Dave Kemp 6:54
And so John, can you kind of like walk us through how your technology works, you know, in terms of, from the genesis of, you know, my voice and the sound that it’s transmitting, to how it gets filtered through, you know, your processors and all that, and then how it ultimately reaches the recipient on the other end, just kind of give us a sense of like, how this works?

Jonathan Russo 7:17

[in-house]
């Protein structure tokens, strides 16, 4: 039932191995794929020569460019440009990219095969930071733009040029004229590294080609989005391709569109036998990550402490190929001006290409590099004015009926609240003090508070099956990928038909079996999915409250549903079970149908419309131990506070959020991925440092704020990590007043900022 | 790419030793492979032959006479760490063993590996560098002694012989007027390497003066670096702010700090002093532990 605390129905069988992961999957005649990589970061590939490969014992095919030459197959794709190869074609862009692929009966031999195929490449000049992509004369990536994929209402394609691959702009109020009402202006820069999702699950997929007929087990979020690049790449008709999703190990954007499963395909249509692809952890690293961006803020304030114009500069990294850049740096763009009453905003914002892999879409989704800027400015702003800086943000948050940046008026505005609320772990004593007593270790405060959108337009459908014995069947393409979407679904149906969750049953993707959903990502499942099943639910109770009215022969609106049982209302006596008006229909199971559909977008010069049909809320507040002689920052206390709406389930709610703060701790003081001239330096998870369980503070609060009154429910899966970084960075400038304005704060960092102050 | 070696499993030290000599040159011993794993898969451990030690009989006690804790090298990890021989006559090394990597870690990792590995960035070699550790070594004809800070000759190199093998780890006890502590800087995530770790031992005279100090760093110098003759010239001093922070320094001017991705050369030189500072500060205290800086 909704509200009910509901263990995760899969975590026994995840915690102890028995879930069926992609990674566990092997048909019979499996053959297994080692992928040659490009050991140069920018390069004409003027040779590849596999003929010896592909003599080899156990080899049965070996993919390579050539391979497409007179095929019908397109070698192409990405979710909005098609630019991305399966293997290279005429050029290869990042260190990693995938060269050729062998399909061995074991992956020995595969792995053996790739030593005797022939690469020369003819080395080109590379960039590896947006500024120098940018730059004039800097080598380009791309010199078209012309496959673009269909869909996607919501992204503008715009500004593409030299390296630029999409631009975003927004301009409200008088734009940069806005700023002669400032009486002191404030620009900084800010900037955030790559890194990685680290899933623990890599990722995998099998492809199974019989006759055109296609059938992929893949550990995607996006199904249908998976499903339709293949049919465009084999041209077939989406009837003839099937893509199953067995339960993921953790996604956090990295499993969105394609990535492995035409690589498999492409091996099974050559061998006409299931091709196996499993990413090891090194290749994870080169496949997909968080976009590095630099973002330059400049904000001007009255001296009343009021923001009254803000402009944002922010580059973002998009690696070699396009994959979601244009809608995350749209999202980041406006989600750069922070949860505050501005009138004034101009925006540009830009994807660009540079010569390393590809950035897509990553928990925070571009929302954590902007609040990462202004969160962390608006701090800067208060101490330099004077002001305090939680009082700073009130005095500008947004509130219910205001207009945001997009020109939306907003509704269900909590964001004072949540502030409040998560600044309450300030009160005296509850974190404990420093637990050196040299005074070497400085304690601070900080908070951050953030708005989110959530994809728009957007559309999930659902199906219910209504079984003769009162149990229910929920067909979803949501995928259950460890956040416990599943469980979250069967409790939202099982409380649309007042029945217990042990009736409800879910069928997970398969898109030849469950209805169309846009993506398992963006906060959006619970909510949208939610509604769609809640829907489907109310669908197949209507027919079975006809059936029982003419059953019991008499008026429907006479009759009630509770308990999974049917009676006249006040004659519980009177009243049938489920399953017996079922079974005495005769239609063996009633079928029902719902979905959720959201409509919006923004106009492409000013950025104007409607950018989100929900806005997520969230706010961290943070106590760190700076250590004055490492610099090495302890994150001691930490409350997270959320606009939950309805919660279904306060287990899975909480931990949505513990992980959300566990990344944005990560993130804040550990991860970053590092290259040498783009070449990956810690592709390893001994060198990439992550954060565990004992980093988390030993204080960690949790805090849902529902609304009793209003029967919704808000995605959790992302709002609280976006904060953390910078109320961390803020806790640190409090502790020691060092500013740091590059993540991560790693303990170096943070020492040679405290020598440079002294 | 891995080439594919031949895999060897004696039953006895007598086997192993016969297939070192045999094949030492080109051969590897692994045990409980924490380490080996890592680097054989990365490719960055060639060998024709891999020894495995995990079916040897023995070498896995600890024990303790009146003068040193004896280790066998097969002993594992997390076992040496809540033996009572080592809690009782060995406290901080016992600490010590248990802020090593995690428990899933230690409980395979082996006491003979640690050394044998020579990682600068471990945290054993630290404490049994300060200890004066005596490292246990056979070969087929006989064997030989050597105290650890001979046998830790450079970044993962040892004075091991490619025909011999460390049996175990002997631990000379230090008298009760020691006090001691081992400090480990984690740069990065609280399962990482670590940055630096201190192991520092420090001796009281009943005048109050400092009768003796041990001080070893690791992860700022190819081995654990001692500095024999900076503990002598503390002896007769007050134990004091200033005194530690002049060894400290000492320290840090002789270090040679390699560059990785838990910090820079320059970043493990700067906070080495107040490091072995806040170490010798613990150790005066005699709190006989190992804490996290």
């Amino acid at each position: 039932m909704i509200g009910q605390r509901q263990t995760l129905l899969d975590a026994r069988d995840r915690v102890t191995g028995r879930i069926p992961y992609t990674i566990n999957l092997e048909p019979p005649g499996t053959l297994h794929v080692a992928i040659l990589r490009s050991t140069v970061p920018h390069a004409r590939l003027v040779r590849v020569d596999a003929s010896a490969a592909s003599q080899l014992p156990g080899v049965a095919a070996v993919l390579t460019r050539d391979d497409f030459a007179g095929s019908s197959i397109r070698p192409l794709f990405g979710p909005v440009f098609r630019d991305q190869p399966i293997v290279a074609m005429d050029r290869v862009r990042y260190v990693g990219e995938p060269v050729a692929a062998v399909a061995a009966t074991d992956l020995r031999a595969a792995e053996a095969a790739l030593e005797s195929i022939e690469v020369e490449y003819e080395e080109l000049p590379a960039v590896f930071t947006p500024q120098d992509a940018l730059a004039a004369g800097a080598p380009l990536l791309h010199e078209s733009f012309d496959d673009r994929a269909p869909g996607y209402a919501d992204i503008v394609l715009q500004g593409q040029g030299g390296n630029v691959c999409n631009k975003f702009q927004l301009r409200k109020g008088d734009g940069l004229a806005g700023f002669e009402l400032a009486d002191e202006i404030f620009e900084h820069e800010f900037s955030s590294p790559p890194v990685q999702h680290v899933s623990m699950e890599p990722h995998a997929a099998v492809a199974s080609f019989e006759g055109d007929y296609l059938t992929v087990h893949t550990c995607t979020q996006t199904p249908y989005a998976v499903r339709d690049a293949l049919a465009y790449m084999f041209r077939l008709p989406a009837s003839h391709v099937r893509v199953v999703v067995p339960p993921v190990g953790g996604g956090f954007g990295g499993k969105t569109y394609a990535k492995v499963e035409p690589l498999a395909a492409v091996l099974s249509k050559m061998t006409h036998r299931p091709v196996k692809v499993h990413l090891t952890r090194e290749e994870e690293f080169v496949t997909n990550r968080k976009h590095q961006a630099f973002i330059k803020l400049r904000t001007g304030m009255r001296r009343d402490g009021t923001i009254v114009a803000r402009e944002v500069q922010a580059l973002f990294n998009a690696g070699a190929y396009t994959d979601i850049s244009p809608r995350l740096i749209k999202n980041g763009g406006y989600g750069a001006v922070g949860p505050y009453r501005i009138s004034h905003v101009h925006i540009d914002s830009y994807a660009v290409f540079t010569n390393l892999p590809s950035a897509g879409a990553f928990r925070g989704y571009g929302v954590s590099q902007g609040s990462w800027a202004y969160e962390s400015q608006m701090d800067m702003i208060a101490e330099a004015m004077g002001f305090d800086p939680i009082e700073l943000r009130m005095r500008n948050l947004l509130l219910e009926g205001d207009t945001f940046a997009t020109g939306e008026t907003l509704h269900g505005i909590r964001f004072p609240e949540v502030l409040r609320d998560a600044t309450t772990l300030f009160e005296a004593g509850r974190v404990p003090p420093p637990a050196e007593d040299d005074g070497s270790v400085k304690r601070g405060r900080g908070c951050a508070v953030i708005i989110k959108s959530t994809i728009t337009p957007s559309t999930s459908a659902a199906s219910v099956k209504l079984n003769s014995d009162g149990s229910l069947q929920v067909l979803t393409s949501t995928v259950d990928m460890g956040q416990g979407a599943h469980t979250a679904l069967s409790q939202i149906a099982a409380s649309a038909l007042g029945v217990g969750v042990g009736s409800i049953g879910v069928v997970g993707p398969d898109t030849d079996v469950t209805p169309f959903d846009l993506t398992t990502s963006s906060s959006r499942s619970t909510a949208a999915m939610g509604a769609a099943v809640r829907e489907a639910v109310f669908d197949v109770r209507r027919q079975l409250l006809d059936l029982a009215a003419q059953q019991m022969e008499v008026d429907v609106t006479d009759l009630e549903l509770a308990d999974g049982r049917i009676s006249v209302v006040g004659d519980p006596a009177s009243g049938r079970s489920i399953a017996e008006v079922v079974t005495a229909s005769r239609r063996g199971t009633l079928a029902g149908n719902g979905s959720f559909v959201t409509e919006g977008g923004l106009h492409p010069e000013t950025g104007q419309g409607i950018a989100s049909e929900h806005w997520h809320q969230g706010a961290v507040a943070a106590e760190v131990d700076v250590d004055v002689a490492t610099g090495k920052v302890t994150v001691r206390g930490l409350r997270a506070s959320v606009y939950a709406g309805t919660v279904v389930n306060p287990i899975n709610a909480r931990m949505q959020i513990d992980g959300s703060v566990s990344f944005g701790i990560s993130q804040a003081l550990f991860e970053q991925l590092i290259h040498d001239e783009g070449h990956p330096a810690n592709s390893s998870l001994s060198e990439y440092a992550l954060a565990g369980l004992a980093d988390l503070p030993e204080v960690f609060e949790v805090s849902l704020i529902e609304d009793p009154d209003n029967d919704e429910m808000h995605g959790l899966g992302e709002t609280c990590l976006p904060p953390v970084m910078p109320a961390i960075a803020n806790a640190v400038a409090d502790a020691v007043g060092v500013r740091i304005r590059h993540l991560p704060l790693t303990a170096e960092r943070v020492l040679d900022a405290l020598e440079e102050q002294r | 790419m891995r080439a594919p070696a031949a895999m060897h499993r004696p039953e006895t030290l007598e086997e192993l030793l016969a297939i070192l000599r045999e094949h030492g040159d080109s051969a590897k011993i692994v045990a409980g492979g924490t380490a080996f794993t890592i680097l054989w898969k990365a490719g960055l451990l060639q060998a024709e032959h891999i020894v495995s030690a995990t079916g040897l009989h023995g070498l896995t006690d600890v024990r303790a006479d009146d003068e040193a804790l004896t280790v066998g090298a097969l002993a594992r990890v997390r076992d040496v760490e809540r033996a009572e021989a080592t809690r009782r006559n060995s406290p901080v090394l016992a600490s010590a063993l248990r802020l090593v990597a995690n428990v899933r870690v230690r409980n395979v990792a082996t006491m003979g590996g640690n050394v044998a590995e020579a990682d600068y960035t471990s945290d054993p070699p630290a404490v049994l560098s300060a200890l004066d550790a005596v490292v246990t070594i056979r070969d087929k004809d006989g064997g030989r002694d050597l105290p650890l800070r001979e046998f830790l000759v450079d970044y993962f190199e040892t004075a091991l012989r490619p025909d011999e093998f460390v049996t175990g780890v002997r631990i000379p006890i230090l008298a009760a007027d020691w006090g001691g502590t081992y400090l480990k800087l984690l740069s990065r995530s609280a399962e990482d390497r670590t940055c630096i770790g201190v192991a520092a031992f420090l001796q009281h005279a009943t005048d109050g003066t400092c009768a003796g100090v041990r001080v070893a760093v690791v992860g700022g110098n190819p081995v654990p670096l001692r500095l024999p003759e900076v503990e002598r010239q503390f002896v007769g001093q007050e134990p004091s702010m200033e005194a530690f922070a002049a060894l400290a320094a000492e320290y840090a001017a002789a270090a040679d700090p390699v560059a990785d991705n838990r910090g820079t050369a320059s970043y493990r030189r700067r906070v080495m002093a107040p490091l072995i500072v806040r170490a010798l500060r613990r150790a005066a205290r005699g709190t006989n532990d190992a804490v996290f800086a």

Yeah, sure. To start, I’ll give you like a small taste of how, what the current paradigm is. So there’s sort of two approaches, there’s classic signal processing, right? Where you’re doing various different compression techniques, and you’re doing various different filters, like bandpass, filters that focus on like the speech, frequency bands, right, and filter out the bands that are associated with certain types of noise. The second approach to the classical approach is a sort of beamforming approach, right? And so you have two microphones, or more microphones on hearing aids. And you’re basically trying to steer these microphones in the direction of where the the most important sound is coming from, right. But it’s not discerning what is the most important sound? It’s basically just saying, Okay, well, I need a cone of listening right in front of me, which is fine. If you’re facing the person it does, okay. But if you’re stepped back from that person, or if they’re off to the side to you, it’s it’s very difficult. And so we took a different approach to, you know, solving this problem, which is coming at it from a DNN deep neural network, or, as we recurrent neural networks sort of approach. And these are very different than those two sort of approaches in that you’re not just altering presets of the hearing aid, and you’re not just manipulating the microphone, right. So you’re in a noisy situation, and you’re talking to someone, you have audio that goes into the microphone of your earpiece, right, you take that signal, you do a transform on it, right? And it puts it into a bunch of frequencies, right? And then you have the AI, which is estimating which parts of those frequencies are noise and which parts are human speech. And so you train this algorithm to learn what is speech and what is noise on on a bunch of clean speech and a bunch of noisy speech in various different environments for various different speakers and many different languages. And then you start to get really good at filtering out what is the noise and what is the speech and then after you have the clean signal that has come out, you have to then reinsert it back into like the audio signal and then play it through the speaker. All in about 10 milliseconds or eight milliseconds time. And for a power budget that’s going to be able to run all day on a tiny 100 milliamp hour earbud like we find in an air pod or something like that. And it’s been very difficult for people to a, get an algorithm that’s that efficient, right? Get an algorithm that’s small enough that it can fit on the onboard memory on one of those air pods or something, right, and then also get one that removes enough noise, right, get one that also doesn’t distort the voice so badly that it’s worse than listening in noise in the first place. right, and then you have to run that algorithm on something, right. And so even if you were able to make an algorithm that good, you still couldn’t run it on a microcontroller, or an ARM processor, for example, right, you’d either ruin your battery life in about 15 minutes, or you’d sort of, you know, just not have the computational power to run it. It’s why you need the hardware, and you need the software like together. And so that’s why we came at it with that approach. So it’s very different than, than the current paradigm.